New Jersey's state animal is the horse.

The violet is the state flower.

And the state fruit is none other than the blueberry.

But did you know there is a state seashell? New Jersey is only one of 14 states to have one.

New Jersey's is the knobbed welk — a shell beachgoers have most likely seen after storms, said John Tiedemann, director of Marine and Environmental Biology and Policy at Monmouth University.

The knobbed welk was designated New Jersey's state seashell in 1995. It's a large pear-shaped gastropod mollusk shell, coiling from left to right, yellowish-gray in color with brownish purple streaks. Many times you may not find the welk in tact. Instead, the middle is found which is the spirally inner-whirl of the welk, as he described it.

Tiedemann said the knobbed welk is found throughout New Jersey's coast, both in coastal bays, estuaries as well as near-shore coastal waters.

It's harvested commercially and sold as conch. But it's not really conch, said Tiedemann. The welk is more of a species found in cooler waters in the North Atlantic and Mid-Atlantic. The real conch is often found in tropical waters from Florida throughout the Caribbean.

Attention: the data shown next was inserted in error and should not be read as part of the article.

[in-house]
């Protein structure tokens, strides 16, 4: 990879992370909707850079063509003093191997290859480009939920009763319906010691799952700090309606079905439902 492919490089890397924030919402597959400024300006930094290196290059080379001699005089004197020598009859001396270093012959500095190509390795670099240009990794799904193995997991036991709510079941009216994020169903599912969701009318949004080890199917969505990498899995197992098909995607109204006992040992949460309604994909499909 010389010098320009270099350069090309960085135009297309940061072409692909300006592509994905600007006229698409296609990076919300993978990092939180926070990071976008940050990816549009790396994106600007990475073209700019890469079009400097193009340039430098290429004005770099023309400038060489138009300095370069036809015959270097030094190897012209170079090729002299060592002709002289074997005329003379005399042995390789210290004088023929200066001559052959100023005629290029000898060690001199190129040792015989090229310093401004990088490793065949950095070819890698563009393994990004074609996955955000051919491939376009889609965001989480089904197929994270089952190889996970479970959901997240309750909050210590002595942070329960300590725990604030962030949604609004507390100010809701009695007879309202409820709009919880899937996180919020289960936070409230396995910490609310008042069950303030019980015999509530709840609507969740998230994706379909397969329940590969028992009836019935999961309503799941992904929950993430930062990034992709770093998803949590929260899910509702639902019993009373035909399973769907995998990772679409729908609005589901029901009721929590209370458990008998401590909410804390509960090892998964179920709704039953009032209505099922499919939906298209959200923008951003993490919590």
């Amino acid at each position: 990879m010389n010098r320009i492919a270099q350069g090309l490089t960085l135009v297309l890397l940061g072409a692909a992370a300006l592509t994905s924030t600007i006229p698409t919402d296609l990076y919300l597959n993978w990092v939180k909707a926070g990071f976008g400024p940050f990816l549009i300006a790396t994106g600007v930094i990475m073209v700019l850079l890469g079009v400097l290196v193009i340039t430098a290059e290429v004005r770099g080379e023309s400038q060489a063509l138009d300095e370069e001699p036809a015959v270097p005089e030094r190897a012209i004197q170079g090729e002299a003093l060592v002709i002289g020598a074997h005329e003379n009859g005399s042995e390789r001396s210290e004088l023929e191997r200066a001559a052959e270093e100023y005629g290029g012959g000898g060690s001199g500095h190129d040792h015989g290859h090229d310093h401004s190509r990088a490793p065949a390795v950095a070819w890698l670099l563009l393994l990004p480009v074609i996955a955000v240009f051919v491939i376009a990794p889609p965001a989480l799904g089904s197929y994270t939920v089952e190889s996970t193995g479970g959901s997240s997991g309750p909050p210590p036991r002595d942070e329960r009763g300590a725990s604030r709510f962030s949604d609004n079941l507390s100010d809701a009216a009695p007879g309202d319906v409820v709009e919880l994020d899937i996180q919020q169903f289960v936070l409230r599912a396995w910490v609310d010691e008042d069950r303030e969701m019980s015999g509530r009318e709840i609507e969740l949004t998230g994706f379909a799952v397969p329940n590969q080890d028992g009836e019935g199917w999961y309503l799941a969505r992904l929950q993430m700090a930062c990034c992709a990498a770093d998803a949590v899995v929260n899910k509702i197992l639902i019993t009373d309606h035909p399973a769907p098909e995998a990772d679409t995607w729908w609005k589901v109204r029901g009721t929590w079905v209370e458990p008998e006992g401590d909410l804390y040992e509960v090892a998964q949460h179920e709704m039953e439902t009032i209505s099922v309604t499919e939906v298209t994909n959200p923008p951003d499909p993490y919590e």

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He said when people say they've eaten Jersey conch, they're actually feasting on knobbed welk, which is often served in salads, chowders and fritters.

Besides the knobbed welk, other favorite shells at the Jersey Shore include the surf clam, which is often found as people walk the beaches. Tiedemann said large surf clams were used in his house as ashtrays when he was growing up.

Jingle shells — "very small, brightly colored, almost reflective" — are sought after because they have a little hole that allow them to made into bracelets and necklaces.

New Jerseyans may also be familiar with the slipper shell, which is sometimes attached to another organism like a horseshoe crab.

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